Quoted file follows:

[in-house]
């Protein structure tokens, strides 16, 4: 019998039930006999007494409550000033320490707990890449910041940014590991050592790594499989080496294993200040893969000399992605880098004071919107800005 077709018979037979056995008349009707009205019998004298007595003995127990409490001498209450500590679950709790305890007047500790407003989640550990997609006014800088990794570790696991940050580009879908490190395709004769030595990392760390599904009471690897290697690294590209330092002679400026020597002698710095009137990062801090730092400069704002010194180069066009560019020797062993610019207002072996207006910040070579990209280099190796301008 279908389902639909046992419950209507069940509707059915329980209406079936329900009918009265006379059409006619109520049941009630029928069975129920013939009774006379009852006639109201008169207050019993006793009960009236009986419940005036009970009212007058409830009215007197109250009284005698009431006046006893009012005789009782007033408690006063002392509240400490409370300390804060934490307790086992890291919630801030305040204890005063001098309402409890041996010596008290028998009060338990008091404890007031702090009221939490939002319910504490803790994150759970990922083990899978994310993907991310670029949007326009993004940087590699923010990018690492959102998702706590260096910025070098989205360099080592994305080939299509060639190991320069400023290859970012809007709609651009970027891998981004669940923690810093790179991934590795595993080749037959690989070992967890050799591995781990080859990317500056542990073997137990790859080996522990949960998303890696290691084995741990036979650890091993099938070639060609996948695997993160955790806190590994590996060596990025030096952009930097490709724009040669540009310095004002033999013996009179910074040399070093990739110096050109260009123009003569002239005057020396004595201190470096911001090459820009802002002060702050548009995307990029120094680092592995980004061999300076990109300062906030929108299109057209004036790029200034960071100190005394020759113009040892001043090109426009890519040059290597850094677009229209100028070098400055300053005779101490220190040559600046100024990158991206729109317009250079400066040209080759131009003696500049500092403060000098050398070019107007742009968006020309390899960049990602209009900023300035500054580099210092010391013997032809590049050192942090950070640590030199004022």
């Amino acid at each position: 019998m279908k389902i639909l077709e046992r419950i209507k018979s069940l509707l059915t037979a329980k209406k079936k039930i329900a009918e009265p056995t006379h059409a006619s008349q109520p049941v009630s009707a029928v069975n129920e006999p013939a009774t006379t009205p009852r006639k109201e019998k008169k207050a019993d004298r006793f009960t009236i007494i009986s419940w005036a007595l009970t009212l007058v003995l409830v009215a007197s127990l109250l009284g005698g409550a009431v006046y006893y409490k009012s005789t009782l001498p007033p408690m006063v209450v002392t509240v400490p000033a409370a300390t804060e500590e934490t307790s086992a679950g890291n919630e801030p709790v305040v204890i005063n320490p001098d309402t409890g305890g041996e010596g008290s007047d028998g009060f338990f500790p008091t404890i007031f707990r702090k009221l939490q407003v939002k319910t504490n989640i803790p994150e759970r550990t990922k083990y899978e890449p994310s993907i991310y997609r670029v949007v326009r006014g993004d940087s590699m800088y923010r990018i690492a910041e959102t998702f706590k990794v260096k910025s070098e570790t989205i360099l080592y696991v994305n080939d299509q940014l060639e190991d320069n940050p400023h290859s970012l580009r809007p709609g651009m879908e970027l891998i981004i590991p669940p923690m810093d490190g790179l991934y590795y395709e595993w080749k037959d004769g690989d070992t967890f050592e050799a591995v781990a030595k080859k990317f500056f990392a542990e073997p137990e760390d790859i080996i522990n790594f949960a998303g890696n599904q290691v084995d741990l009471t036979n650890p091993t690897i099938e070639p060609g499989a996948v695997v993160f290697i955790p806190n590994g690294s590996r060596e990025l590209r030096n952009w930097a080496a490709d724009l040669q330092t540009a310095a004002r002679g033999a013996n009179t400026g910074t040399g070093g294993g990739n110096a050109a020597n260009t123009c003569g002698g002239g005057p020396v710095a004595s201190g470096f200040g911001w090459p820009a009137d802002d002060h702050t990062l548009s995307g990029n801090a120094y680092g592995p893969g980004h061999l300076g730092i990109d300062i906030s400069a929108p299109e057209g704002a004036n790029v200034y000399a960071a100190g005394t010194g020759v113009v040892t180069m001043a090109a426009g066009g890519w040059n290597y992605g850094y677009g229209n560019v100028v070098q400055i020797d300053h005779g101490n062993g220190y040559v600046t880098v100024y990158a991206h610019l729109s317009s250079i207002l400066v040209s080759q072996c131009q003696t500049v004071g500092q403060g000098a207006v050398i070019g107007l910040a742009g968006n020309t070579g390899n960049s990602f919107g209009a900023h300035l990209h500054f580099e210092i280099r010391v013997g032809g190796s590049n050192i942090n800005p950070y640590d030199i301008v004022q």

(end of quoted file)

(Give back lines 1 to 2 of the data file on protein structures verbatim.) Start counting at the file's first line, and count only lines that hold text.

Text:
[in-house]
């Protein structure tokens, strides 16, 4: 019998039930006999007494409550000033320490707990890449910041940014590991050592790594499989080496294993200040893969000399992605880098004071919107800005 077709018979037979056995008349009707009205019998004298007595003995127990409490001498209450500590679950709790305890007047500790407003989640550990997609006014800088990794570790696991940050580009879908490190395709004769030595990392760390599904009471690897290697690294590209330092002679400026020597002698710095009137990062801090730092400069704002010194180069066009560019020797062993610019207002072996207006910040070579990209280099190796301008 279908389902639909046992419950209507069940509707059915329980209406079936329900009918009265006379059409006619109520049941009630029928069975129920013939009774006379009852006639109201008169207050019993006793009960009236009986419940005036009970009212007058409830009215007197109250009284005698009431006046006893009012005789009782007033408690006063002392509240400490409370300390804060934490307790086992890291919630801030305040204890005063001098309402409890041996010596008290028998009060338990008091404890007031702090009221939490939002319910504490803790994150759970990922083990899978994310993907991310670029949007326009993004940087590699923010990018690492959102998702706590260096910025070098989205360099080592994305080939299509060639190991320069400023290859970012809007709609651009970027891998981004669940923690810093790179991934590795595993080749037959690989070992967890050799591995781990080859990317500056542990073997137990790859080996522990949960998303890696290691084995741990036979650890091993099938070639060609996948695997993160955790806190590994590996060596990025030096952009930097490709724009040669540009310095004002033999013996009179910074040399070093990739110096050109260009123009003569002239005057020396004595201190470096911001090459820009802002002060702050548009995307990029120094680092592995980004061999300076990109300062906030929108299109057209004036790029200034960071100190005394020759113009040892001043090109426009890519040059290597850094677009229209100028070098400055300053005779101490220190040559600046100024990158991206729109317009250079400066040209080759131009003696500049500092403060000098050398070019107007742009968006020309390899960049990602209009900023300035500054580099210092010391013997032809590049050192942090950070640590030199004022």